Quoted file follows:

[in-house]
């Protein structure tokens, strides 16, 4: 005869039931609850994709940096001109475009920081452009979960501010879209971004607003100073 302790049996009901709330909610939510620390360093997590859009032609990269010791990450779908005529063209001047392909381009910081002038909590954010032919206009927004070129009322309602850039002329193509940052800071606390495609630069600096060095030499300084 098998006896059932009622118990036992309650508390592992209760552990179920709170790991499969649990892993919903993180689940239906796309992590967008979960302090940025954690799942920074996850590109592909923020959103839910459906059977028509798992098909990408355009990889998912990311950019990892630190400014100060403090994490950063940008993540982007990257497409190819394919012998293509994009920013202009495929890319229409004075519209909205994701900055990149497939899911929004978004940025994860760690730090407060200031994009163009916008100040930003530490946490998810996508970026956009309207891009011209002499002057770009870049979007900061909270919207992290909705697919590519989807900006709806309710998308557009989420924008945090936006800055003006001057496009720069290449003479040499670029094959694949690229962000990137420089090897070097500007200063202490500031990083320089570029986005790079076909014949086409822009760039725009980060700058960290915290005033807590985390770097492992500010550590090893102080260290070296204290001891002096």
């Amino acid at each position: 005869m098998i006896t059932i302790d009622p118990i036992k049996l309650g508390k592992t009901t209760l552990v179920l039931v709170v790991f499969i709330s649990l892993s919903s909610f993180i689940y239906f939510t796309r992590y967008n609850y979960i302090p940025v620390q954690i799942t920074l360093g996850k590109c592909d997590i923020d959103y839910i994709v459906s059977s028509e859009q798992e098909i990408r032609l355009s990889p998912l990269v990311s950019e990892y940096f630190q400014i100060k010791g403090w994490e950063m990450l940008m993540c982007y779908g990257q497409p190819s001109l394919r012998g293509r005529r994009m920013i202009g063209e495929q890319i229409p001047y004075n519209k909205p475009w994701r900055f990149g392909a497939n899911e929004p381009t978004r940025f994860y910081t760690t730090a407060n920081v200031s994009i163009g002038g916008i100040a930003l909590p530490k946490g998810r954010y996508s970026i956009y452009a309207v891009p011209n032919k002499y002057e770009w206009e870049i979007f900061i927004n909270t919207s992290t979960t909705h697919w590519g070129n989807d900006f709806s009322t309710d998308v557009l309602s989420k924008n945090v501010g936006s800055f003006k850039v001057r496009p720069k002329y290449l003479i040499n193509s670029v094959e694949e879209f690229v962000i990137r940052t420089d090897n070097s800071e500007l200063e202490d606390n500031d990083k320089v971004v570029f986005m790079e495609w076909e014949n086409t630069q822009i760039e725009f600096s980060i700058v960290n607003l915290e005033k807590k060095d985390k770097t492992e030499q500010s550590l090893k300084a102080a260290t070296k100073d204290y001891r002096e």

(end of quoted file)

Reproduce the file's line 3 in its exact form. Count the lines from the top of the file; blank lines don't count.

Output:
């Amino acid at each position: 005869m098998i006896t059932i302790d009622p118990i036992k049996l309650g508390k592992t009901t209760l552990v179920l039931v709170v790991f499969i709330s649990l892993s919903s909610f993180i689940y239906f939510t796309r992590y967008n609850y979960i302090p940025v620390q954690i799942t920074l360093g996850k590109c592909d997590i923020d959103y839910i994709v459906s059977s028509e859009q798992e098909i990408r032609l355009s990889p998912l990269v990311s950019e990892y940096f630190q400014i100060k010791g403090w994490e950063m990450l940008m993540c982007y779908g990257q497409p190819s001109l394919r012998g293509r005529r994009m920013i202009g063209e495929q890319i229409p001047y004075n519209k909205p475009w994701r900055f990149g392909a497939n899911e929004p381009t978004r940025f994860y910081t760690t730090a407060n920081v200031s994009i163009g002038g916008i100040a930003l909590p530490k946490g998810r954010y996508s970026i956009y452009a309207v891009p011209n032919k002499y002057e770009w206009e870049i979007f900061i927004n909270t919207s992290t979960t909705h697919w590519g070129n989807d900006f709806s009322t309710d998308v557009l309602s989420k924008n945090v501010g936006s800055f003006k850039v001057r496009p720069k002329y290449l003479i040499n193509s670029v094959e694949e879209f690229v962000i990137r940052t420089d090897n070097s800071e500007l200063e202490d606390n500031d990083k320089v971004v570029f986005m790079e495609w076909e014949n086409t630069q822009i760039e725009f600096s980060i700058v960290n607003l915290e005033k807590k060095d985390k770097t492992e030499q500010s550590l090893k300084a102080a260290t070296k100073d204290y001891r002096e």